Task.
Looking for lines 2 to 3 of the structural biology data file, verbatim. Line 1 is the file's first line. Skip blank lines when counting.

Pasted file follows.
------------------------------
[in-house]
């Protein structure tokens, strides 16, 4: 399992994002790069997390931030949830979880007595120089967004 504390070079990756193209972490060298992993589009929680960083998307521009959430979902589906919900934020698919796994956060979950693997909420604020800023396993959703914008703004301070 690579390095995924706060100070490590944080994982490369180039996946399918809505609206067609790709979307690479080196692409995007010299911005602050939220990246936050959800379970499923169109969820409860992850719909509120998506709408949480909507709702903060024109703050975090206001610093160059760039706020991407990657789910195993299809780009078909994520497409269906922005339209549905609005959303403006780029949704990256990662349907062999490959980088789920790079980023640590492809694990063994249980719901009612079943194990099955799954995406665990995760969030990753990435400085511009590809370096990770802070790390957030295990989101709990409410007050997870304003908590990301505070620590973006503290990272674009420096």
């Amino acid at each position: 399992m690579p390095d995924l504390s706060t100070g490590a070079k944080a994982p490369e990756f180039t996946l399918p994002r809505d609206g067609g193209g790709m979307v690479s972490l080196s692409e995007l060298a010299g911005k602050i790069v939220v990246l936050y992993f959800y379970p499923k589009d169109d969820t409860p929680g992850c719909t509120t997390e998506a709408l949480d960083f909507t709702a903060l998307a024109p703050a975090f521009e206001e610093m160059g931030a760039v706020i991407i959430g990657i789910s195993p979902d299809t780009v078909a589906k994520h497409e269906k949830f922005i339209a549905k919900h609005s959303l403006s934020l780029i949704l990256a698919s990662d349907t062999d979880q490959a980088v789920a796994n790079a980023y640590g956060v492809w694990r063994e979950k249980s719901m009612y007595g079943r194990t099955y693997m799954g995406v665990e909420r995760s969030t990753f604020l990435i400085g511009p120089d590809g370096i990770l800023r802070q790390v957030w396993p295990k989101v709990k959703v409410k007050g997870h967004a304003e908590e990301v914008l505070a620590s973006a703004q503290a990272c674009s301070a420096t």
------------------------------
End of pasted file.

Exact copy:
């Protein structure tokens, strides 16, 4: 399992994002790069997390931030949830979880007595120089967004 504390070079990756193209972490060298992993589009929680960083998307521009959430979902589906919900934020698919796994956060979950693997909420604020800023396993959703914008703004301070 690579390095995924706060100070490590944080994982490369180039996946399918809505609206067609790709979307690479080196692409995007010299911005602050939220990246936050959800379970499923169109969820409860992850719909509120998506709408949480909507709702903060024109703050975090206001610093160059760039706020991407990657789910195993299809780009078909994520497409269906922005339209549905609005959303403006780029949704990256990662349907062999490959980088789920790079980023640590492809694990063994249980719901009612079943194990099955799954995406665990995760969030990753990435400085511009590809370096990770802070790390957030295990989101709990409410007050997870304003908590990301505070620590973006503290990272674009420096």
């Amino acid at each position: 399992m690579p390095d995924l504390s706060t100070g490590a070079k944080a994982p490369e990756f180039t996946l399918p994002r809505d609206g067609g193209g790709m979307v690479s972490l080196s692409e995007l060298a010299g911005k602050i790069v939220v990246l936050y992993f959800y379970p499923k589009d169109d969820t409860p929680g992850c719909t509120t997390e998506a709408l949480d960083f909507t709702a903060l998307a024109p703050a975090f521009e206001e610093m160059g931030a760039v706020i991407i959430g990657i789910s195993p979902d299809t780009v078909a589906k994520h497409e269906k949830f922005i339209a549905k919900h609005s959303l403006s934020l780029i949704l990256a698919s990662d349907t062999d979880q490959a980088v789920a796994n790079a980023y640590g956060v492809w694990r063994e979950k249980s719901m009612y007595g079943r194990t099955y693997m799954g995406v665990e909420r995760s969030t990753f604020l990435i400085g511009p120089d590809g370096i990770l800023r802070q790390v957030w396993p295990k989101v709990k959703v409410k007050g997870h967004a304003e908590e990301v914008l505070a620590s973006a703004q503290a990272c674009s301070a420096t």